That's freakin' Groovy

30 January 2007

codehaus java

Groovy! Hat's off to Guillaume and all the other cool kids who pushed Groovy to a 1.0 release. My original hand-rolled parser is long-gone, but I still wish for the best for these guys.

I think it's cool, too, that they are having concurrent parties across the globe to celebrate.

Oof Uncamp SF Recap

16 September 2006

codehaus events food java opensource web-20

Brian Topping had the foresight to bring his digital SLR and document the Oof Uncamp gathering last Tuesday evening. Attendees included some current and ex-ThoughtWorkers (Paul Hammant, Kurt Schrader), some guy from Ning (Brian McCallister), a cow-orker (Pete Royal) and a VP of something-or-another at Yahoo! (Sam Pullara). Plus our intrepid photo-historian, Brian Topping. Random partners and friends-of-friends were inbibing with us. Click the photo for even more photos.

Conversation ranged from why everything Yahoo! touches is so ugly to ranting about how freaking cold it was that night. By the time it was all over, Sam was talking about some ideas that involve fleeing the country, never to return. My reputation as Mr Perma-Beta was re-affirmed, and apparently is to blame for Radar's perma-stealth mode.

Yes, it's all my fault. I also cause cancer.

We befriended and inducted Cephus and Mongo as honorary hausmates. We doubt either of them own a computer, but they were nice guys, and the Codehaus Foundation needs some muscle on staff, in case we have some enforcing that needs doing.

Remember kids, any gathering of 3-or-more hausmates is an event. Or an un-event. 2.0.

Codehaus Oof Uncamp San Francisco

12 September 2006

codehaus jboss opensource web-20

It has been decided that tonight, 12 September, the Codehaus Oof Uncamp will happen at Zeitgeist, in San Francisco. It's cash-only, so bring some Benjamins. I'll buy the first round or two.

Update: 7pm is the time to collide.

The Lazy Coast

04 September 2006

codehaus day-job events java web-20

Picture 23.png My luxurious jet-set lifestyle is taking me to the San Francisco area in a week. September 10th through the 14th, I'll be in the general area of all things 2.0. I'm truly excited to finally get to meet my coworkers. Yes, I've worked for Radar Networks for just about a year now. No, I've never met a single coworker while employed with Radar Networks. I have met Peter Royal before, but that was before either of us worked for the company.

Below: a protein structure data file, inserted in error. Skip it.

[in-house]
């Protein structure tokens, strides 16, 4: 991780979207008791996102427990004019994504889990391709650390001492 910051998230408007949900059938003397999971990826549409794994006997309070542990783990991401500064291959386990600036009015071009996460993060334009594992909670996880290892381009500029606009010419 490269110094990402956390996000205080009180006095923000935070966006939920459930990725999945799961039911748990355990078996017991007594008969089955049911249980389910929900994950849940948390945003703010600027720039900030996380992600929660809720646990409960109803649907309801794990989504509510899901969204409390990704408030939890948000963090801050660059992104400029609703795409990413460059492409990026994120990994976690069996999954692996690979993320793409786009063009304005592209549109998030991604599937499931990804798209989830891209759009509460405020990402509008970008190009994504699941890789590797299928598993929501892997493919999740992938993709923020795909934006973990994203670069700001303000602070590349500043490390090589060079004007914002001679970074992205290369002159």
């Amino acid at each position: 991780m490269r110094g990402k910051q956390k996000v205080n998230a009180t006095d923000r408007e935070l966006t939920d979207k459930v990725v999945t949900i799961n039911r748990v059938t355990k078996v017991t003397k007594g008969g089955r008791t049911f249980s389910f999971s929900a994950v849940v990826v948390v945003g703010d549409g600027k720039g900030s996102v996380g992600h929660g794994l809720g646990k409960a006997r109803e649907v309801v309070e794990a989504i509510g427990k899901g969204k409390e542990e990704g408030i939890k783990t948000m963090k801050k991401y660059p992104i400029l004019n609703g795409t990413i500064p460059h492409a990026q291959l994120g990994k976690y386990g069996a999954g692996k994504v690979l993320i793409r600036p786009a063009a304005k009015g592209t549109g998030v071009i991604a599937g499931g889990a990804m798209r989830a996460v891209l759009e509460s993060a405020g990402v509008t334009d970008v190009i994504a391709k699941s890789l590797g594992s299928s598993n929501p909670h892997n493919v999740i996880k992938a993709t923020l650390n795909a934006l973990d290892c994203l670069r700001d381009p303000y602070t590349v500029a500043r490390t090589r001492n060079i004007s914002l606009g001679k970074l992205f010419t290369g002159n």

I am tentatively thinking of a Tuesday (12 September) evening Codehaus Oof Uncamp Conference 2.0, where hausmates, sympathizers, collaborators and detractors can gather to do no camping but rather consume some Beers 2.0 . Though, who knows. Maybe we'll do it Wednesday, or Sunday. We're agile.

Locals will need to suggest some good location and pick my ass up near Chinatown.

Hey mon, Gone to OSCon

24 July 2006

codehaus events java opensource technology

Picture 12.png Well, I've managed to procure both travel and lodging for OSCon in Portland this week. I still don't actually have a conference pass, but what is life without challenges? If you're an exhibitor or just a friendly soul who has a spare pass or would like to sponsor me, email bob@ this domain.

I'm arriving around lunchtime on Wednesday, and departing at the break of day on Friday. I think I'm going to the Jive Software party. Henri Yandell has suggested a haus party on Wednesday night, but we'll see how things pan out. I can be SMS'd on my shoephone, which can be found on my contact page.

Holding Court

14 July 2006

codehaus culture events food misc technology

starbucks.jpgI will be holding court at the Vinings Starbucks , in Atlanta, Saturday night, with my son. I'll probably be there around 8pm or so. Email me (bob@ this domain) if you need more information or anything.